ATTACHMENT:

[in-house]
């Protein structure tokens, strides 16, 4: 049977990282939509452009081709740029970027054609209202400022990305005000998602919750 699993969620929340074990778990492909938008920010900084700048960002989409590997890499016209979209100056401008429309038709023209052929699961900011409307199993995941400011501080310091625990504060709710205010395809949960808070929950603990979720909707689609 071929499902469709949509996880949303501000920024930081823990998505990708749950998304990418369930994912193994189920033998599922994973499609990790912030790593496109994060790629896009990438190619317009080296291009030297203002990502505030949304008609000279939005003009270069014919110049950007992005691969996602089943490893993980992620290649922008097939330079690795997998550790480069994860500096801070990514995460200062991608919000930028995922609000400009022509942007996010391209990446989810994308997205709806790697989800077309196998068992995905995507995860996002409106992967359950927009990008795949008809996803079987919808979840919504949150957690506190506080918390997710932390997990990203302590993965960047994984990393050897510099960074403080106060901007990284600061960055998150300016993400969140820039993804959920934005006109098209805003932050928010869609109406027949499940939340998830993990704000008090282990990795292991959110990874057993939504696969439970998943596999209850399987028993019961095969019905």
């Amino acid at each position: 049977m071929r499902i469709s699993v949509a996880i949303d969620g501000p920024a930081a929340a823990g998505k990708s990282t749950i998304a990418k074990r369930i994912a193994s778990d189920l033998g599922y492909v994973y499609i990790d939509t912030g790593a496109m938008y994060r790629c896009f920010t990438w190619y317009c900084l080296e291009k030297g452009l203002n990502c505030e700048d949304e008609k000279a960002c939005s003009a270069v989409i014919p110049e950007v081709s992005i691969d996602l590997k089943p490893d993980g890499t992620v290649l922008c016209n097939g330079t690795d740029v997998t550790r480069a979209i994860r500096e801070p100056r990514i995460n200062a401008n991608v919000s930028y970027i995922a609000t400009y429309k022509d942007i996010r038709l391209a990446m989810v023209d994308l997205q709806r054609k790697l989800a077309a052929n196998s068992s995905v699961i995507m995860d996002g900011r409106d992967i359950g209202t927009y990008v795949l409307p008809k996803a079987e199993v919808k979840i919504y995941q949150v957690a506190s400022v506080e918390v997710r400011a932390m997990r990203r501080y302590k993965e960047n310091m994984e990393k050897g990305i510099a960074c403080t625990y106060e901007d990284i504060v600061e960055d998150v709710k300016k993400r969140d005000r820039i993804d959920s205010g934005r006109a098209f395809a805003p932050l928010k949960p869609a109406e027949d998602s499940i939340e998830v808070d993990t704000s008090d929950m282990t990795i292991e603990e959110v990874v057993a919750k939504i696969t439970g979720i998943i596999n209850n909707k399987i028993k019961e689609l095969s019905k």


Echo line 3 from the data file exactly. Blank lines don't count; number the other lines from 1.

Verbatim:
């Amino acid at each position: 049977m071929r499902i469709s699993v949509a996880i949303d969620g501000p920024a930081a929340a823990g998505k990708s990282t749950i998304a990418k074990r369930i994912a193994s778990d189920l033998g599922y492909v994973y499609i990790d939509t912030g790593a496109m938008y994060r790629c896009f920010t990438w190619y317009c900084l080296e291009k030297g452009l203002n990502c505030e700048d949304e008609k000279a960002c939005s003009a270069v989409i014919p110049e950007v081709s992005i691969d996602l590997k089943p490893d993980g890499t992620v290649l922008c016209n097939g330079t690795d740029v997998t550790r480069a979209i994860r500096e801070p100056r990514i995460n200062a401008n991608v919000s930028y970027i995922a609000t400009y429309k022509d942007i996010r038709l391209a990446m989810v023209d994308l997205q709806r054609k790697l989800a077309a052929n196998s068992s995905v699961i995507m995860d996002g900011r409106d992967i359950g209202t927009y990008v795949l409307p008809k996803a079987e199993v919808k979840i919504y995941q949150v957690a506190s400022v506080e918390v997710r400011a932390m997990r990203r501080y302590k993965e960047n310091m994984e990393k050897g990305i510099a960074c403080t625990y106060e901007d990284i504060v600061e960055d998150v709710k300016k993400r969140d005000r820039i993804d959920s205010g934005r006109a098209f395809a805003p932050l928010k949960p869609a109406e027949d998602s499940i939340e998830v808070d993990t704000s008090d929950m282990t990795i292991e603990e959110v990874v057993a919750k939504i696969t439970g979720i998943i596999n209850n909707k399987i028993k019961e689609l095969s019905k």